The Asco 375, made around 1972/1973 is one of the earliest german quartz movement with analog time indication.
With a diameter of 31mm (13 3/4 lignes) it is exceptionally large, mainly due to the large battery and the huge quartz.
Unfortunately, this specimen lacks the electronics plate, mounted above, which gives one (or two?) impulse per second to deflect the balance and put it back into the initial position afterwards.
Since this movement used only reduction stages and the required force is lower from gear to gear, only a few bearing jewels were neccessiary, only for the lever, the seconds wheel (only on the gear train bridge) and the third wheel.
The balance, which is driven actively electromechanically, advances the center seconds wheel with the help of a pin lever. A spring avoids the wheel turning backwards.
The center seconds wheel drives the third wheel, which drives the hands on the dial side.
The mechanical part of this movement was made by Durowe, and you can even see it by the fact, that the balance wheel is beared in two Duroswing shock protections, made by Durowe.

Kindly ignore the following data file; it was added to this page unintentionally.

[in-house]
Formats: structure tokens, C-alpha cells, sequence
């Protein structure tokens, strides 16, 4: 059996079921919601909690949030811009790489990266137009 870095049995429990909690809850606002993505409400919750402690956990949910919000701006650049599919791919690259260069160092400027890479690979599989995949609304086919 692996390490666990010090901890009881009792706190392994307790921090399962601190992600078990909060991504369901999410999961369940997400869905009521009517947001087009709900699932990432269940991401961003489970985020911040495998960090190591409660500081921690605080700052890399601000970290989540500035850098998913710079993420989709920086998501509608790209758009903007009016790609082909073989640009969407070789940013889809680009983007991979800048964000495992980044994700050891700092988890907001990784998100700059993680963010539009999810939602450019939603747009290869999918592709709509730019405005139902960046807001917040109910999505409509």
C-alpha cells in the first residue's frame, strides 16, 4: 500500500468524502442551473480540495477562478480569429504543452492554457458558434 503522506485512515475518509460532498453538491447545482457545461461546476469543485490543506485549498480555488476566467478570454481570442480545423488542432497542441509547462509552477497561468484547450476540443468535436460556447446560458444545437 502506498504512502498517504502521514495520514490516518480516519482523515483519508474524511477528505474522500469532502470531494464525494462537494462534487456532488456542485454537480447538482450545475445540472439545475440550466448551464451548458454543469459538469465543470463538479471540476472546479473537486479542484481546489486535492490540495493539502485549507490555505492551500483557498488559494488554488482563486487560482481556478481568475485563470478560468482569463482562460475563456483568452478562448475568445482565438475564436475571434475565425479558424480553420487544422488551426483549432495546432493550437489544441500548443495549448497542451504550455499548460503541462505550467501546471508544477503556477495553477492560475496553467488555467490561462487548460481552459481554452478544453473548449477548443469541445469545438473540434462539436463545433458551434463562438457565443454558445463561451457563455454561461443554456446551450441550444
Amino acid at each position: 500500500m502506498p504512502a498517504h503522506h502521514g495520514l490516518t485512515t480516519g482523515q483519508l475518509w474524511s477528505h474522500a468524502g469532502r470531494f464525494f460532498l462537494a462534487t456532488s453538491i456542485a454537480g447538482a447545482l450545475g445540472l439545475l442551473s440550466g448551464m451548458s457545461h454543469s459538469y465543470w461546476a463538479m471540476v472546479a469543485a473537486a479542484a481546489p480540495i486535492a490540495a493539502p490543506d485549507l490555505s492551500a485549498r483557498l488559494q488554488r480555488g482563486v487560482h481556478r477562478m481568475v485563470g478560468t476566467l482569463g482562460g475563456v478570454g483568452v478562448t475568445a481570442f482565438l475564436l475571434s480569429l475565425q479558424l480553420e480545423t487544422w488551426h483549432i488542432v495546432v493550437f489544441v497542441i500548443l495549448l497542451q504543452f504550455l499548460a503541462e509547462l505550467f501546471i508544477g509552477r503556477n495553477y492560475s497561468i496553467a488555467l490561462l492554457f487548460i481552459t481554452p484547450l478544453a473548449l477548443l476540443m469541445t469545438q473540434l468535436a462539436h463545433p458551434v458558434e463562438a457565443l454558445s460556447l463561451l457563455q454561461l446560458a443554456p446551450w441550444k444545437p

The balance, which carries the moving coil is a little masterpiece. It is powered by the hairspring on the one side, and by an ruby-isolated pin, onto which a second hairspring is attached on the movement side, from the electronics plate.
The hairspring has no effect on the precision and cannot be adjusted. Its only purpose is to deliver the electrical current and to bring back the balance into the left position, in the time between the every second pulses.
Its functionality is so the same, as on a moving coil instrument.
The two magnets can be released, like on most electromechanical movements.
At 5 o’clock you can see, how the third wheel engages with the minute wheel and drives the hands.
The minute wheel carries a slipping clutch.
The calendar mechanism of the Asco 375 is pretty modern. The date ring is beared in four metal rings (a bit like on Rolex calendar mechanisms). The switching lever is deflected by a moveable switching cam (at 7 o’clock) over the whole day and unloads instantly at midnight by a spring, advancing the date ring one step.
In the middle crown position, there’s a quickset mechanism for the date, with the help of a switching star wheel at 4 o’clock.
Although the calendar mechanism of this movement was a modern and contemporary one, it is clear, that this oddly constructed movement was no success. It was way too quirky, too sensitive, too large and too expensice. Only for collectors, it is big cinema.
|Size:||13 3/4''' (measured: 31,0mm)|
|Number of jewels:||10|
balance with coil|
|Balance bearing / direction hairspring:||Clockwise|
|Construction type:||pillar construction|
|Winding mechanism:||yoke winding system|
|Setting lever spring:||3 hole(s)|